Academics and Research / Magazine Feature

Graduate researchers speed up book completion

When Galen Smith took a work-study job at Penrose Library’s research center, he thought it would pay some bills and help him learn to research better. It did that and considerably more.

For starters, it helped him earn a research assistant position with George DeMartino, associate professor and chair of the Global Finance, Trade and Economic Integration department at DU’s Korbel School of International Studies.

Smith and fellow research assistant Emma Ekdahl, both sophomore international studies majors at Korbel, got the change to work for DeMartino on his book The Economist’s Oath, which is expected to be published in November by Oxford University Press.

DeMartino credits them both with helping finish the book an entire year ahead of schedule.

“It was remarkable how quickly and comprehensively they found sources for me,” DeMartino says.

The book builds the case that economists — like other professionals — should adhere to a code of professional standards. DeMartino says he came to rely on Smith and Ekdahl to research numerous fields, such as medicine and law, because the students were finding quality sources faster than he could.

“I came to have more confidence in their searches than in my own,” DeMartino says.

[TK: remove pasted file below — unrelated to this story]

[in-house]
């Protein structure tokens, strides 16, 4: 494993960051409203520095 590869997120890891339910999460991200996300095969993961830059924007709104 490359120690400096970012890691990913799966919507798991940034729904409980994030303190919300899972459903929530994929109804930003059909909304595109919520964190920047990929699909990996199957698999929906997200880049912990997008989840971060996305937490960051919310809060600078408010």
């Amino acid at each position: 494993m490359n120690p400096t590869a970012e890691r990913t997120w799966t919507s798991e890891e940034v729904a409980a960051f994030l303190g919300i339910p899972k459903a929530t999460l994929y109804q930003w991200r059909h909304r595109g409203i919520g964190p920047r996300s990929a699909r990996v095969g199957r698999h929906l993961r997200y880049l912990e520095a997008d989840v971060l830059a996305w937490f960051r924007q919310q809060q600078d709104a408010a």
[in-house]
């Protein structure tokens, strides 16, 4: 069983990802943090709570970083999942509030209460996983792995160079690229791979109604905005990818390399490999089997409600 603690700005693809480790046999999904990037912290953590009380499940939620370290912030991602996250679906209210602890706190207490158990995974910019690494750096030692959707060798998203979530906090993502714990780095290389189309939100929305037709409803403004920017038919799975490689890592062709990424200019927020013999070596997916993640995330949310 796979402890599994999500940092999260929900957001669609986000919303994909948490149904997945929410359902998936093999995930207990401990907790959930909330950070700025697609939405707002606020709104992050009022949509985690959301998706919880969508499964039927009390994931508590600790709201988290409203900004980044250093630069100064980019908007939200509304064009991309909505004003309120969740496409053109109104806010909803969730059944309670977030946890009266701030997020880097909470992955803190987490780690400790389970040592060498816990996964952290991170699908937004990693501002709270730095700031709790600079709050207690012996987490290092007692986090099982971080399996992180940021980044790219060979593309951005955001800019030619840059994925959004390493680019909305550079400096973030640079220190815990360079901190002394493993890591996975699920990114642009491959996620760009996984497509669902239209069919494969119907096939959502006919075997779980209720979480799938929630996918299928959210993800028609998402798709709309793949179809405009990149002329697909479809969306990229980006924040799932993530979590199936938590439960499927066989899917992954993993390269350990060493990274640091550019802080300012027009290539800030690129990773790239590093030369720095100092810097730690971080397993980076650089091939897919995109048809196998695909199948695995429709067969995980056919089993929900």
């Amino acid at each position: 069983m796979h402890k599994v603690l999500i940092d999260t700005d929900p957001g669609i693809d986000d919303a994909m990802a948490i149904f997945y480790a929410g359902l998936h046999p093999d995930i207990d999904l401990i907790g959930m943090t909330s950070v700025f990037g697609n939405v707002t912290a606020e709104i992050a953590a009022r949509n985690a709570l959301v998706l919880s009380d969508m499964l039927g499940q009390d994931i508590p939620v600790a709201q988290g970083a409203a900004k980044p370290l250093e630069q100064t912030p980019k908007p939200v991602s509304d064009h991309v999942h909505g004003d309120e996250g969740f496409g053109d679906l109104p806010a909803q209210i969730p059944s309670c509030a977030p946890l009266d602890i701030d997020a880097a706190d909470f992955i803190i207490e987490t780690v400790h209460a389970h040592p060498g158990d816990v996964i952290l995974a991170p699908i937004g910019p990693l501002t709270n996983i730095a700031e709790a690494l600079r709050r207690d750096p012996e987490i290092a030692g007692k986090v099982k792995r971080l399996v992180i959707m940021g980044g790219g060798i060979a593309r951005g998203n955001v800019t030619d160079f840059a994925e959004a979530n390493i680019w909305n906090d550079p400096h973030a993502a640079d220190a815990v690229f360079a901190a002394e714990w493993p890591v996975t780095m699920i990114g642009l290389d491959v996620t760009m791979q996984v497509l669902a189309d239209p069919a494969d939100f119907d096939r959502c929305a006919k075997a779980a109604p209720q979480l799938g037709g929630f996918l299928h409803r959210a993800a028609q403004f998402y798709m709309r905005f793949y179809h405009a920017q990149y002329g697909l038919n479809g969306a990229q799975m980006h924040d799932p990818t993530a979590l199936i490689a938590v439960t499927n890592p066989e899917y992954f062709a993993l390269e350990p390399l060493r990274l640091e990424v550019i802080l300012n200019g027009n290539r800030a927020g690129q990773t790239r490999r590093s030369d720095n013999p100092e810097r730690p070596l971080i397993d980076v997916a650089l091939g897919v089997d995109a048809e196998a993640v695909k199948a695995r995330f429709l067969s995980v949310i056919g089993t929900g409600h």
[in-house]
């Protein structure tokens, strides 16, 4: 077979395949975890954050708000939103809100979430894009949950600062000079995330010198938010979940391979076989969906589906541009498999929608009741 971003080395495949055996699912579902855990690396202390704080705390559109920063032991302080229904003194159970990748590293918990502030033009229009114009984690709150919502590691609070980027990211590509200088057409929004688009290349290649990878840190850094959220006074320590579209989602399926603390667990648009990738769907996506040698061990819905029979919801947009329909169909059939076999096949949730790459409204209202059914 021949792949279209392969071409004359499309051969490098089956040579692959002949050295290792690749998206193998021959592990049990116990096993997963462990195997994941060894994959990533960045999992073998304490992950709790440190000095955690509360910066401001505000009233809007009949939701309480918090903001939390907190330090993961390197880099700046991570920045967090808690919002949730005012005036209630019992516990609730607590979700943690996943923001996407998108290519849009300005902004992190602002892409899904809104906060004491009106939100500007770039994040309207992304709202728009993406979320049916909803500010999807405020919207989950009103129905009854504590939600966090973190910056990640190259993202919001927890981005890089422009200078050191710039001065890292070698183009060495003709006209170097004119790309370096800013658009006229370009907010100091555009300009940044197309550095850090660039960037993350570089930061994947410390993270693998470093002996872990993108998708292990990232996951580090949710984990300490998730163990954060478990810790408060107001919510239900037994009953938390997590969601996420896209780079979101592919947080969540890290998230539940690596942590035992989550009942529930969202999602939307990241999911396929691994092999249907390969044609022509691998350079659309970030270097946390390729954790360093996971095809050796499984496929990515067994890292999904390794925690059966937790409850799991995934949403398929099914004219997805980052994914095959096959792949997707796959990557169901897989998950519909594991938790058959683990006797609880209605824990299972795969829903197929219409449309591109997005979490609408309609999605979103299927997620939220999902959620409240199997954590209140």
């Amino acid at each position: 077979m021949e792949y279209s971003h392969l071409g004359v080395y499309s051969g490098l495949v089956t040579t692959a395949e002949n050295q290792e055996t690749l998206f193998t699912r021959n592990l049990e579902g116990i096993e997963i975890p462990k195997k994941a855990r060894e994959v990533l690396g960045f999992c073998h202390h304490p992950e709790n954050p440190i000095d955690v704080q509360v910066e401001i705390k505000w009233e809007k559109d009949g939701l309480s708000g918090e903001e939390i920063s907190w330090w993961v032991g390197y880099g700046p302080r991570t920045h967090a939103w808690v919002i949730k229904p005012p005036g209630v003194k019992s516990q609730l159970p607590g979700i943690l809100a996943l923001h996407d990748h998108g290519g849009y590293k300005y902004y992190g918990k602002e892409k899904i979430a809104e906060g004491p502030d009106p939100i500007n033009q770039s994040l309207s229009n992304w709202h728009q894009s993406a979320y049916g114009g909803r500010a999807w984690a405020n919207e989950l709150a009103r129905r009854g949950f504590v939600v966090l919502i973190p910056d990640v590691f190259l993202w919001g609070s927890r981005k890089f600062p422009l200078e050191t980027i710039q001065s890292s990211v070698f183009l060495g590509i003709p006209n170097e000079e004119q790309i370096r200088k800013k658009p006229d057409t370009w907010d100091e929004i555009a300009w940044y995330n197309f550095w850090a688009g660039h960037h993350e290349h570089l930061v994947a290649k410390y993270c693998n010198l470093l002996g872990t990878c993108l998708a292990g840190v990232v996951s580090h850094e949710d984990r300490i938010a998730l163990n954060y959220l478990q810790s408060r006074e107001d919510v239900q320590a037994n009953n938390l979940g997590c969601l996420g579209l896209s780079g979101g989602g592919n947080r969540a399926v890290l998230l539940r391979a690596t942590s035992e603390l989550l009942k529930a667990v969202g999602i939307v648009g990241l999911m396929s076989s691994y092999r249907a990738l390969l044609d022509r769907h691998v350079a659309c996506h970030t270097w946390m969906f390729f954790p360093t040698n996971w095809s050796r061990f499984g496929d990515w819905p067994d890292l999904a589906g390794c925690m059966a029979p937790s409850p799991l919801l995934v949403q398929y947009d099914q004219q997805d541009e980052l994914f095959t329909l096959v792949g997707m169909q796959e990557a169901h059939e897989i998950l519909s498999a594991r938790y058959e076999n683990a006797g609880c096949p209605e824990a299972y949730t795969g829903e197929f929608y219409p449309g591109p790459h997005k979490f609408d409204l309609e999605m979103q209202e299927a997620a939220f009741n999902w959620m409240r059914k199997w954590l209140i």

Smith says his training came from the research center. He’s worked there for two years. He started out working at the research desk, answering the phones or simple questions. He’s since been promoted to the research center, where he conducts one-on-one consultations with students and faculty.

“Not only do the students attend a series of training sessions and ongoing staff meetings, they complete lengthy assignments designed to teach them about the many resources of the library and the search strategies they will need to do reference work,” says Erin Meyer, research center coordinator and outreach librarian. “All together, this provides something of a crash course in being a reference librarian and prepares students not only to help others with research, but to excel in their own graduate studies.”

Galen says the training is invaluable because it allows him to focus on research instead of finding documents.

“It’s cool because the ability to find things leads to finding more and more things,” he says. “I owe a lot of that to the research center process.”

Ekdahl played a key role too, especially because her native language is Swedish.

“I was able to do research on Swedish economist unions and the ethical codes that they have developed, information which only was available in Swedish and which George later used for the last chapter of the book,” she says.

In the end, the research process was valuable to both DeMartino and his graduate assistants.

“The great thing working for George is indeed the diversity of fields he asks of us to explore,” Ekdahl says. “I have gained an equal amount of knowledge through my work as a research assistant for George as I have through my course work.”


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